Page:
Oceana’s blog about the latest ocean news, policy and science.
This story appeared as an editorial on the Huffington Post, authored by Susan Murray, Oceana VP for the Pacific, and Dr. Jeffrey Short.
25 Years Later: Why Alaska Can’t Afford another Exxon Valdez
By Jeffrey Short and Susan Murray
The oceans are a massive place, and scientists are still discovering some of the very basic facts of life for many marine creatures. Take the loggerhead sea turtle — until this month, scientists weren’t sure where young loggerheads went during the first few years of their life. But with the help of tiny transmitters, researchers recently discovered where young loggerhead sea turtles journey during these mysterious “lost years.”
Here’s a very simple way to protect marine life—keep drift gillnets out of California waters. Fishermen use this fishing gear to target swordfish and thresher sharks, but they also catch and kill dozens of other important marine species. In 2011, for every five swordfish the fishery landed, one marine mammal was killed and six fish—including sharks and tunas—were tossed overboard dead or dying.
We can all agree that wasting food is unacceptable. So why are U.S. fisheries allowed to throw away perfectly edible seafood? Many fisheries toss fish and other species overboard, usually dead or dying, simply because it’s not the type of seafood they are trying to catch. And the government allows this wasteful practice. A new Oceana report published this week reveals nine of our country’s most wasteful fisheries.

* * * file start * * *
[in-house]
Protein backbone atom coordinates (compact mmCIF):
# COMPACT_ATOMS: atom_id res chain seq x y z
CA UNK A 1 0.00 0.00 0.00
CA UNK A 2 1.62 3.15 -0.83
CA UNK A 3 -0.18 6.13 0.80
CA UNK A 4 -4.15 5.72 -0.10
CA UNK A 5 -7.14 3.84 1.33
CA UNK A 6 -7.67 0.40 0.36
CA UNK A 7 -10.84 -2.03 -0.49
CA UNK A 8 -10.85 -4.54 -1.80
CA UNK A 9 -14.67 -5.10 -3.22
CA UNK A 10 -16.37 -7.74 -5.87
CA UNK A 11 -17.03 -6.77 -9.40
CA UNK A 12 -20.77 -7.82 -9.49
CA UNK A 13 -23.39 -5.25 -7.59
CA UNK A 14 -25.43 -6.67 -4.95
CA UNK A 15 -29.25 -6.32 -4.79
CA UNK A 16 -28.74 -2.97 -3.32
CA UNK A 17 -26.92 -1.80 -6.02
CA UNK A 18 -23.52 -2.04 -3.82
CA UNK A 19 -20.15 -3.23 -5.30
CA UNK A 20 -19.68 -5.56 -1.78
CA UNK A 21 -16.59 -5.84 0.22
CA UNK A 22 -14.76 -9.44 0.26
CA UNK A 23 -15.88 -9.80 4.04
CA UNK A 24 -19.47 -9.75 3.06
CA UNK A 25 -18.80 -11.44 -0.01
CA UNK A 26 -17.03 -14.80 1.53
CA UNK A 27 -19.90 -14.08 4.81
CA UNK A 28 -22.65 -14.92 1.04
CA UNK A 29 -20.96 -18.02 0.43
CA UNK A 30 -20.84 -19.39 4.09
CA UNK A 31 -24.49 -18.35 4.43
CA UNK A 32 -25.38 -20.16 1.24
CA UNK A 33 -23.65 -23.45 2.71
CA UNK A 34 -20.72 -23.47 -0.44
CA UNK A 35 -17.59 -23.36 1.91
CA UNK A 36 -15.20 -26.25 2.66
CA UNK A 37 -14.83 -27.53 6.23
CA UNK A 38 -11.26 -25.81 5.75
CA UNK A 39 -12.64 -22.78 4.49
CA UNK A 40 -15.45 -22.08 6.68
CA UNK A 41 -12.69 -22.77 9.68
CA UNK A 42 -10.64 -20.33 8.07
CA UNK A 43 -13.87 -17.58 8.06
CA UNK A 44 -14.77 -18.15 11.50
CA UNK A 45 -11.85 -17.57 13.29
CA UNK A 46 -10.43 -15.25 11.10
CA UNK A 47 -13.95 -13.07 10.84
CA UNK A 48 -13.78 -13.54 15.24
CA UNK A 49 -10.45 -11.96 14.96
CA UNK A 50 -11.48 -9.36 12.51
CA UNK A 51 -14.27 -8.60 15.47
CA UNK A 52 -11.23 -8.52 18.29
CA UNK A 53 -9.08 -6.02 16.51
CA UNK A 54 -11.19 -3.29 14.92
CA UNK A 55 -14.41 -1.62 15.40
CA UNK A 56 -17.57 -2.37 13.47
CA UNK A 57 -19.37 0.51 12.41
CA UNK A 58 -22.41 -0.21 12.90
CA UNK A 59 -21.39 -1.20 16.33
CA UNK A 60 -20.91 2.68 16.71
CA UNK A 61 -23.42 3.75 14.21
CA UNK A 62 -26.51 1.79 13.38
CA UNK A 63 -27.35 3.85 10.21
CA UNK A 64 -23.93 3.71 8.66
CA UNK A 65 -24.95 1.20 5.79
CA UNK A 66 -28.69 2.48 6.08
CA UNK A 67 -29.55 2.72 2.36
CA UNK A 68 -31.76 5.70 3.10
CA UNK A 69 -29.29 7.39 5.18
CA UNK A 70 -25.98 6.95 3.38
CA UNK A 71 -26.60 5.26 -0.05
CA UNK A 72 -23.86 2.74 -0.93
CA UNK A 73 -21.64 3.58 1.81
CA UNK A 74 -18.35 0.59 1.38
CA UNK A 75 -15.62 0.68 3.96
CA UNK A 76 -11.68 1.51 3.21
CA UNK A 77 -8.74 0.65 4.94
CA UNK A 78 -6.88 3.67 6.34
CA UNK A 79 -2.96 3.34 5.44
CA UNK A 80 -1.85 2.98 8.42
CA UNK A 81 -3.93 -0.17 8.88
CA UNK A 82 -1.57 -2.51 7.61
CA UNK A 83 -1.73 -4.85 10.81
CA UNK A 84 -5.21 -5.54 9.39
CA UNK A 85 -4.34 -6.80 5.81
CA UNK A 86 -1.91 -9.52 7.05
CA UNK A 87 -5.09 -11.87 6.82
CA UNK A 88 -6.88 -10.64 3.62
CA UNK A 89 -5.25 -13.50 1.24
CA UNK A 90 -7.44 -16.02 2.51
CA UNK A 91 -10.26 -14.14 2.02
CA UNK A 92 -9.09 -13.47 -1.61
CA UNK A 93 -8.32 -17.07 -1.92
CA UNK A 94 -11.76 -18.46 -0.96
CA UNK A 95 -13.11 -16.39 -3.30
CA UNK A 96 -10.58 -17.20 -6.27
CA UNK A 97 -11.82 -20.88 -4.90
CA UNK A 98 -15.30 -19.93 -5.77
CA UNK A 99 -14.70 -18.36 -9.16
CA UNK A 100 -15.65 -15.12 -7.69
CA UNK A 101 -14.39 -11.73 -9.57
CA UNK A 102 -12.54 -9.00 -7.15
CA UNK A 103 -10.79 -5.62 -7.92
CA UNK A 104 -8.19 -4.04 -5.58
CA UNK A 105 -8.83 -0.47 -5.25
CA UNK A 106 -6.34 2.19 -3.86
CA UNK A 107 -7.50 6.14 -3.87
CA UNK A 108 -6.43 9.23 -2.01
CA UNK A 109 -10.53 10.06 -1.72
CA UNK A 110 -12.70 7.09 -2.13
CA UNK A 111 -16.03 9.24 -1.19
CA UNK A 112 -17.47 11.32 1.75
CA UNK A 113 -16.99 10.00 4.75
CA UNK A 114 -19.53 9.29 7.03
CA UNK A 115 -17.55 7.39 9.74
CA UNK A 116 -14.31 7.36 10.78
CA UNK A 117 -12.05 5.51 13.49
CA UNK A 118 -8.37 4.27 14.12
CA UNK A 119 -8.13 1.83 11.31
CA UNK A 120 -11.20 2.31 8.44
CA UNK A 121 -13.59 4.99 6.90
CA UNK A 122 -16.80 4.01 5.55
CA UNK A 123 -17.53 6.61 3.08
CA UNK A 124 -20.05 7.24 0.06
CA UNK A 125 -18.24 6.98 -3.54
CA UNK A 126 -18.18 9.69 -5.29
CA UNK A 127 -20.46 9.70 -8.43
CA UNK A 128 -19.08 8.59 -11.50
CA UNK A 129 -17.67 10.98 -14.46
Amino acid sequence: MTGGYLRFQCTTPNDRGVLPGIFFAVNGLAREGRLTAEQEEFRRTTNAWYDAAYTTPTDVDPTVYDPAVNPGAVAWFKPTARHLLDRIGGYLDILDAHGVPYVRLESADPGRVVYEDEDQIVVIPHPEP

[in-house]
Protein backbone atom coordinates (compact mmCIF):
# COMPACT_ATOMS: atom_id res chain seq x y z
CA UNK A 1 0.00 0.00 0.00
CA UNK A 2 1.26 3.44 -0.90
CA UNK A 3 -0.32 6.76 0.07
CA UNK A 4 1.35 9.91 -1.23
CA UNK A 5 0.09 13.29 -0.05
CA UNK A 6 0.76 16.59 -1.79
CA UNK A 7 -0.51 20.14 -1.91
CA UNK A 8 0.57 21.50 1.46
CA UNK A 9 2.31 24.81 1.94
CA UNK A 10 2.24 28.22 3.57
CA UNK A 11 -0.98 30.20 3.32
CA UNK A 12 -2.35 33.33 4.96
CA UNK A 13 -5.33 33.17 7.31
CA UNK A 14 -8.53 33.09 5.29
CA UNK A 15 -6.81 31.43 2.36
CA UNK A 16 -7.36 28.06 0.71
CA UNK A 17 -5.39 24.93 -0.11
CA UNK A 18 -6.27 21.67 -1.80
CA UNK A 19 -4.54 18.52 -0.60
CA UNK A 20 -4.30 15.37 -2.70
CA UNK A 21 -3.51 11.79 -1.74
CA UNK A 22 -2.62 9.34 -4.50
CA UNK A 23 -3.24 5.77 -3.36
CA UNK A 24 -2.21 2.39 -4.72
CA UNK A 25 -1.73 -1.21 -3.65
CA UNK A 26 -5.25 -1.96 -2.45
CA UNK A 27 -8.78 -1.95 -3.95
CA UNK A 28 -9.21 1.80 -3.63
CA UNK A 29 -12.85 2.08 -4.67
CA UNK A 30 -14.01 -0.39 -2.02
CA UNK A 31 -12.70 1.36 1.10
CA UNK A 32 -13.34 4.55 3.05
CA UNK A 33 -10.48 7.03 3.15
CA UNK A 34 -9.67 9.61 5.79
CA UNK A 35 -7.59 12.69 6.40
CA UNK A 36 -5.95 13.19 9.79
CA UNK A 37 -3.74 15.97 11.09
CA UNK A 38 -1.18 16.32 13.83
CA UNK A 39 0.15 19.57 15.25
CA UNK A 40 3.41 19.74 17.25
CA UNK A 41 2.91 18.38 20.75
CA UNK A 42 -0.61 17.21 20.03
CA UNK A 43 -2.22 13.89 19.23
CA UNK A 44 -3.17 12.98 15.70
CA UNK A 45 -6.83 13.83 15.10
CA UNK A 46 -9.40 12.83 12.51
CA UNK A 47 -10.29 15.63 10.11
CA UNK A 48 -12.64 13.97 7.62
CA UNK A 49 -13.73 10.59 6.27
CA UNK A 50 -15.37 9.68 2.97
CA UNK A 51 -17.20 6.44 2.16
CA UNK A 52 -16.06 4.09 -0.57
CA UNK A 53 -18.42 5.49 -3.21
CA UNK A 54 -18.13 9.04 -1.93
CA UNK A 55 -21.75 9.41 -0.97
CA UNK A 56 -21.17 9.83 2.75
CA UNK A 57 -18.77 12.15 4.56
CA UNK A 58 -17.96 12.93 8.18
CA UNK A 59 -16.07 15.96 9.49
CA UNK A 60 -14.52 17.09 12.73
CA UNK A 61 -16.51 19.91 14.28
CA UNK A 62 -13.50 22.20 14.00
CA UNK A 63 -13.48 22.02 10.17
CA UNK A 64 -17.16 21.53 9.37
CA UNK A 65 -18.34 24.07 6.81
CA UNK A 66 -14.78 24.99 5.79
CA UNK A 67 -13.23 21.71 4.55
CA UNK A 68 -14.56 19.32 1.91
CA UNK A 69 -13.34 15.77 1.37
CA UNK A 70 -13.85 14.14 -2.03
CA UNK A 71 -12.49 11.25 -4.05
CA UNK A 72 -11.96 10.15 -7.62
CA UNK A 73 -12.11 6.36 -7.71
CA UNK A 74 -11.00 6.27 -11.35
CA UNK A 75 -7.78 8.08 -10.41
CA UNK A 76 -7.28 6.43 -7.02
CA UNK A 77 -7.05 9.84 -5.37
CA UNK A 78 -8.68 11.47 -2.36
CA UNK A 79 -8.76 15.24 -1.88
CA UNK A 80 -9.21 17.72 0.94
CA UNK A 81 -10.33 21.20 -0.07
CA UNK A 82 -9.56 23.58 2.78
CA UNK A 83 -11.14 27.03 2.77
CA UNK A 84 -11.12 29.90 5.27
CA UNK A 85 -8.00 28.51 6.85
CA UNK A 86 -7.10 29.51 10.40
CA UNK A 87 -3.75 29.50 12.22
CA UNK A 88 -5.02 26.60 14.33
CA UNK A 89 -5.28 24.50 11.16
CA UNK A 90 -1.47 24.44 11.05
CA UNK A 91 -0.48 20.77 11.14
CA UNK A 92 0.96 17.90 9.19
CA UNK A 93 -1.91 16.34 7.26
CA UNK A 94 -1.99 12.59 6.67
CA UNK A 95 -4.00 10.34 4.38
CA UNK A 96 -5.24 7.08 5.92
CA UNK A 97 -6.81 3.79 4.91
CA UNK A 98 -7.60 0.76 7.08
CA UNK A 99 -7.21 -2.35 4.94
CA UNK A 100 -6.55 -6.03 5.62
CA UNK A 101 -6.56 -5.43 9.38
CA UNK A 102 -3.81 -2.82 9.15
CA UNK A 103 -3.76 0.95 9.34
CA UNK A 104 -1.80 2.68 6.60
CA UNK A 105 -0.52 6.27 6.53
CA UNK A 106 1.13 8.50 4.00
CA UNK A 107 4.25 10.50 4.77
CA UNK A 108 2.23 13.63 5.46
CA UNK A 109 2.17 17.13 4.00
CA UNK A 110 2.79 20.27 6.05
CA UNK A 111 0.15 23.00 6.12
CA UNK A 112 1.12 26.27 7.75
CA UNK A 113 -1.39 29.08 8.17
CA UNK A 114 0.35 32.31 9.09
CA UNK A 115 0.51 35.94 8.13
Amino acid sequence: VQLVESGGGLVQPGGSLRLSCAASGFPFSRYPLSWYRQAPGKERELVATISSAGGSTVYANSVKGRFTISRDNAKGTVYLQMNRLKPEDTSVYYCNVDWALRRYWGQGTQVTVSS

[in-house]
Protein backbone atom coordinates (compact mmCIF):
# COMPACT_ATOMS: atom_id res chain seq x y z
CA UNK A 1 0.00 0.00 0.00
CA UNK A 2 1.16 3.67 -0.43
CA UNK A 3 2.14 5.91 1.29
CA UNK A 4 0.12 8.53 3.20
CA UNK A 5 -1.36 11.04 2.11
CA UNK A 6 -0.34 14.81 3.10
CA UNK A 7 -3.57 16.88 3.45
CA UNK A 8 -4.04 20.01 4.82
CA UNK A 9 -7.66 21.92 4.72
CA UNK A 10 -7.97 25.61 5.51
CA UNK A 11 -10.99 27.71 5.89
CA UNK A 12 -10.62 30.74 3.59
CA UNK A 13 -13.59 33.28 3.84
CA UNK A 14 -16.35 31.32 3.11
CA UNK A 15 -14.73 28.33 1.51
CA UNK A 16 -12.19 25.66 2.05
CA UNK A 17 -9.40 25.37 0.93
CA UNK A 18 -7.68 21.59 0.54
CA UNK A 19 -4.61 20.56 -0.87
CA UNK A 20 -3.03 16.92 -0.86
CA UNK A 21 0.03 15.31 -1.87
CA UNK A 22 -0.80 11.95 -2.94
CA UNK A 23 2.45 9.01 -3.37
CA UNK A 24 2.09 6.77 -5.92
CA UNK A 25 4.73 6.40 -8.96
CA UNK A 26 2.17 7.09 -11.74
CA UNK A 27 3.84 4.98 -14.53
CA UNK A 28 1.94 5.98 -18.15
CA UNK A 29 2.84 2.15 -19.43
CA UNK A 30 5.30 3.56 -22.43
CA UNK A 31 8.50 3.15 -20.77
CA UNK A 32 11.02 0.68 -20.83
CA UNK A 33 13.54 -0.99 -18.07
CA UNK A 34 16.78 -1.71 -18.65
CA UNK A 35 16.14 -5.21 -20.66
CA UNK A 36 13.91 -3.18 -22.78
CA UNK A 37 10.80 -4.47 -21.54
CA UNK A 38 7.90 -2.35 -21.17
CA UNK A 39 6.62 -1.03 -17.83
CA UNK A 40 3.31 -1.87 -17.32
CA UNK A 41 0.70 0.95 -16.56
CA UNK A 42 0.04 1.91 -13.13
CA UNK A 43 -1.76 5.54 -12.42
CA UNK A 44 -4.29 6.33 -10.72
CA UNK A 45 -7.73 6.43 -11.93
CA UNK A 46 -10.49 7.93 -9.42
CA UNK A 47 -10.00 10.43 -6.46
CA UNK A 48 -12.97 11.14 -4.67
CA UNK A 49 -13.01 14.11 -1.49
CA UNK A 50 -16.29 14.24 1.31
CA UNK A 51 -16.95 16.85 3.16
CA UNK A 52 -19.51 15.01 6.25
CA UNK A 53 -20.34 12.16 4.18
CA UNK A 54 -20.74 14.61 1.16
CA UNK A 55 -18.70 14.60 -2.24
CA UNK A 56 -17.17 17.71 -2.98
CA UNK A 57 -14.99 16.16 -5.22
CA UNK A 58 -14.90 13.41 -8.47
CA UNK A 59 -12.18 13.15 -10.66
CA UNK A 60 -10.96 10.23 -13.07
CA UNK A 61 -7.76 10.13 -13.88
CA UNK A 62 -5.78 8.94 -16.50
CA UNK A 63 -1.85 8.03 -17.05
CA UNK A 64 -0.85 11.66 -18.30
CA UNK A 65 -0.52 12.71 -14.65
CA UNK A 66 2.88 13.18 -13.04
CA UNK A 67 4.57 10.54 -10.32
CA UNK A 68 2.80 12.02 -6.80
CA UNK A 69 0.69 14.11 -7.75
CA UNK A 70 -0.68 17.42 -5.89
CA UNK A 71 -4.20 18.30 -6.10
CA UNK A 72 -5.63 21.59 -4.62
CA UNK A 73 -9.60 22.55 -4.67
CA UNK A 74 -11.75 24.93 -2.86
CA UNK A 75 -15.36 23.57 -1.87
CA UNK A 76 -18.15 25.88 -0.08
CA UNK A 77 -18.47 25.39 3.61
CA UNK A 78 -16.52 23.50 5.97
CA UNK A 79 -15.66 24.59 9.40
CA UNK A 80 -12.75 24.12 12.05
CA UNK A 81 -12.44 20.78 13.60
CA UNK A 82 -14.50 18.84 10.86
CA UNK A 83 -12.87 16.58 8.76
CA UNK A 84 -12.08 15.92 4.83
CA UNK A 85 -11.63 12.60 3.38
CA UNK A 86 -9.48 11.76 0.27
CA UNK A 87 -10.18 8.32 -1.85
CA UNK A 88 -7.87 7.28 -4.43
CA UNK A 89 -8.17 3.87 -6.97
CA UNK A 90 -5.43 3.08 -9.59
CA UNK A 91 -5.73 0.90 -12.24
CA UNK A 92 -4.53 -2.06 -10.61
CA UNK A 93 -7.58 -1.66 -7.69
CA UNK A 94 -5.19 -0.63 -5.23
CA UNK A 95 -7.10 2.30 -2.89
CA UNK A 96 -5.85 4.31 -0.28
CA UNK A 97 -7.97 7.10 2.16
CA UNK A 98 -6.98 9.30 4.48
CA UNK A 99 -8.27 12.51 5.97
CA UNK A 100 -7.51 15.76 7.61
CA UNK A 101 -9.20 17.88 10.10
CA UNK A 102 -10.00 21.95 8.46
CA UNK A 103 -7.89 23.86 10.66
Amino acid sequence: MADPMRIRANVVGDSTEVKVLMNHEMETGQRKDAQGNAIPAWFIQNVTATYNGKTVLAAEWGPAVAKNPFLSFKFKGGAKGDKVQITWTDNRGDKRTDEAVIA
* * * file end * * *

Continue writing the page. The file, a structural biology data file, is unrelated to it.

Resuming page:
Atlantic fisheries kill hundreds of loggerhead sea turtles every year, as turtles are caught as bycatch and become trapped or drown in nets. This killing, however, can easily be avoided. There are known, proven solutions to this problem, like requiring more vessels to use turtle excluder devices (TEDs). But federal agencies continue to ignore the problems at hand and allow fisheries to operate in harmful ways.
Last week, the Pacific Fishery Management Council rejected a proposal to expand the use of drift gillnets off California. The decision was paired with a request to extend emergency regulations to protect sperm whales from entrapment in drift gillnets until permanent protections go into effect. The meeting in Sacramento drew unusually high numbers of public comments, including more than 40,000 written comments from Oceana supporters alone. It's a step in the right direction when it comes to getting the destructive form of fishing gear out of California waters.
Nearly one year ago, I wrote to you to announce that Chilean President Sebastián Piñera signed a monumental reform to the Chilean Fisheries Law, requiring that scientific advice guide fishing quotas for important commercial species. I’m now pleased to report back that the law is already making a difference, putting Chile on track to dramatically rebuild its fisheries, which will benefit both fishermen and ocean health.